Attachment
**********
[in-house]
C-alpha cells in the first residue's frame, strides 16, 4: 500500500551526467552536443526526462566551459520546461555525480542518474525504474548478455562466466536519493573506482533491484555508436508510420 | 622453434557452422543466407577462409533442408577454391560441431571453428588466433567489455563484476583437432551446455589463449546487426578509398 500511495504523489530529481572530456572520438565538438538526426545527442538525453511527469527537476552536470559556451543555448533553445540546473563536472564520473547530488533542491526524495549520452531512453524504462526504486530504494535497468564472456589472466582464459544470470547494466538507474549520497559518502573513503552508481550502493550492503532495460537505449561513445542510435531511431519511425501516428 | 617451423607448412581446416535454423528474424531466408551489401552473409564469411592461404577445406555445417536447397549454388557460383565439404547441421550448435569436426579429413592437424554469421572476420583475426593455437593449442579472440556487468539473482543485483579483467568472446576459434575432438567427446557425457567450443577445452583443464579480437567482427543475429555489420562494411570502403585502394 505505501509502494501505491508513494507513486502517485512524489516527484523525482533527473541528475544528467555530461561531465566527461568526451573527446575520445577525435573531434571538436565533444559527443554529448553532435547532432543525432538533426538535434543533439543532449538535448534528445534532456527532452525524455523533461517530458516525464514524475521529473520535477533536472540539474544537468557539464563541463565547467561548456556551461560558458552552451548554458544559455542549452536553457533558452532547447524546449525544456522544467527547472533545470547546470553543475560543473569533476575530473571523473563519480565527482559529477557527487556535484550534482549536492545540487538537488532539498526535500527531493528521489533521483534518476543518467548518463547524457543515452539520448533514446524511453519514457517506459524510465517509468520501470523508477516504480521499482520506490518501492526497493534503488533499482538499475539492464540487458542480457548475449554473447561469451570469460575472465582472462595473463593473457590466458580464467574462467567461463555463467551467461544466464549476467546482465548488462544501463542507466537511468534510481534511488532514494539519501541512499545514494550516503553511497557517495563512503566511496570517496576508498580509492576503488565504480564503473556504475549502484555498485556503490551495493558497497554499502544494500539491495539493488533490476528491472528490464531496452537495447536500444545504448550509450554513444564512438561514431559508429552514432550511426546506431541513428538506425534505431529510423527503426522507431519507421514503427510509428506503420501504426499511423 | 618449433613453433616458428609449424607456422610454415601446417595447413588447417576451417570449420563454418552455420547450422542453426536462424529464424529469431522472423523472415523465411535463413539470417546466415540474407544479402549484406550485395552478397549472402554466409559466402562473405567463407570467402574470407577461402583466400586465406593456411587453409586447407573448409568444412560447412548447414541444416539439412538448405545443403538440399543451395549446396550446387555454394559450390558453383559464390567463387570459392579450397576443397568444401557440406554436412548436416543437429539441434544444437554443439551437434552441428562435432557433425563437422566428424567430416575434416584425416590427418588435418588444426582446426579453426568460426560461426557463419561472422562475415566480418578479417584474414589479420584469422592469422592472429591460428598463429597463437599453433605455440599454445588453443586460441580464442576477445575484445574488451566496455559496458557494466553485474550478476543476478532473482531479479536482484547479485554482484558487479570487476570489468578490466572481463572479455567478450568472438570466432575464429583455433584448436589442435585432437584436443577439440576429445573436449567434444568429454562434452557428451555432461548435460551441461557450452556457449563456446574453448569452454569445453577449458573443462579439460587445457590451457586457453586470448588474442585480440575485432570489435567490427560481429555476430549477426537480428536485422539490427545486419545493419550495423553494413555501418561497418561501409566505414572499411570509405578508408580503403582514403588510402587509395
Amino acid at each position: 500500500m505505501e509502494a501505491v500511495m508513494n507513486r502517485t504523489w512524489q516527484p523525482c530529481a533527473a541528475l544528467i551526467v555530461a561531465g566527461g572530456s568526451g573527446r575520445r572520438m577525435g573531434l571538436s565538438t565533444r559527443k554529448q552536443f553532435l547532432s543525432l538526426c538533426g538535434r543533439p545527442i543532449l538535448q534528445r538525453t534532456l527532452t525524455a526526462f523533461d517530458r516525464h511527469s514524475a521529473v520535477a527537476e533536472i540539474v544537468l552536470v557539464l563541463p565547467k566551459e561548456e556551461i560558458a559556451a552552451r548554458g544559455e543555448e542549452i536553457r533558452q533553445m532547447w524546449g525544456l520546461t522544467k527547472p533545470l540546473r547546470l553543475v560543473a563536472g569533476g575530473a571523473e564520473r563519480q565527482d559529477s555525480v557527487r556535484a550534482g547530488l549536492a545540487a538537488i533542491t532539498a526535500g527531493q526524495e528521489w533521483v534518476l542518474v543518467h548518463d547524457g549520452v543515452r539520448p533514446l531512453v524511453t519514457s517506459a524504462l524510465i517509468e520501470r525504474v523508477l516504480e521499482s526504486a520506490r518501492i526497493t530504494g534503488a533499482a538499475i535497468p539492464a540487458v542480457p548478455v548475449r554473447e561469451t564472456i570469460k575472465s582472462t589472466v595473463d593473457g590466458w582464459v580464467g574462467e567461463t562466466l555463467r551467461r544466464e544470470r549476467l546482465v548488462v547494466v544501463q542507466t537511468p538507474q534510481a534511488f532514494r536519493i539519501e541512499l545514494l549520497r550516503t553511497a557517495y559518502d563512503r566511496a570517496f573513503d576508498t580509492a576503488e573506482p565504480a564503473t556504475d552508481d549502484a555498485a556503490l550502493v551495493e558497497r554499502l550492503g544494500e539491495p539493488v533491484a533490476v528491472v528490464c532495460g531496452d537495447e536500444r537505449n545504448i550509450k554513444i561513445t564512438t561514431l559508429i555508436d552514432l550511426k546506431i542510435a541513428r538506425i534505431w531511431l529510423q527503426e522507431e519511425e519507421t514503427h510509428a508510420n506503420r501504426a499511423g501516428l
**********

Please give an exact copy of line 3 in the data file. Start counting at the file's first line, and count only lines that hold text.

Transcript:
Amino acid at each position: 500500500m505505501e509502494a501505491v500511495m508513494n507513486r502517485t504523489w512524489q516527484p523525482c530529481a533527473a541528475l544528467i551526467v555530461a561531465g566527461g572530456s568526451g573527446r575520445r572520438m577525435g573531434l571538436s565538438t565533444r559527443k554529448q552536443f553532435l547532432s543525432l538526426c538533426g538535434r543533439p545527442i543532449l538535448q534528445r538525453t534532456l527532452t525524455a526526462f523533461d517530458r516525464h511527469s514524475a521529473v520535477a527537476e533536472i540539474v544537468l552536470v557539464l563541463p565547467k566551459e561548456e556551461i560558458a559556451a552552451r548554458g544559455e543555448e542549452i536553457r533558452q533553445m532547447w524546449g525544456l520546461t522544467k527547472p533545470l540546473r547546470l553543475v560543473a563536472g569533476g575530473a571523473e564520473r563519480q565527482d559529477s555525480v557527487r556535484a550534482g547530488l549536492a545540487a538537488i533542491t532539498a526535500g527531493q526524495e528521489w533521483v534518476l542518474v543518467h548518463d547524457g549520452v543515452r539520448p533514446l531512453v524511453t519514457s517506459a524504462l524510465i517509468e520501470r525504474v523508477l516504480e521499482s526504486a520506490r518501492i526497493t530504494g534503488a533499482a538499475i535497468p539492464a540487458v542480457p548478455v548475449r554473447e561469451t564472456i570469460k575472465s582472462t589472466v595473463d593473457g590466458w582464459v580464467g574462467e567461463t562466466l555463467r551467461r544466464e544470470r549476467l546482465v548488462v547494466v544501463q542507466t537511468p538507474q534510481a534511488f532514494r536519493i539519501e541512499l545514494l549520497r550516503t553511497a557517495y559518502d563512503r566511496a570517496f573513503d576508498t580509492a576503488e573506482p565504480a564503473t556504475d552508481d549502484a555498485a556503490l550502493v551495493e558497497r554499502l550492503g544494500e539491495p539493488v533491484a533490476v528491472v528490464c532495460g531496452d537495447e536500444r537505449n545504448i550509450k554513444i561513445t564512438t561514431l559508429i555508436d552514432l550511426k546506431i542510435a541513428r538506425i534505431w531511431l529510423q527503426e522507431e519511425e519507421t514503427h510509428a508510420n506503420r501504426a499511423g501516428l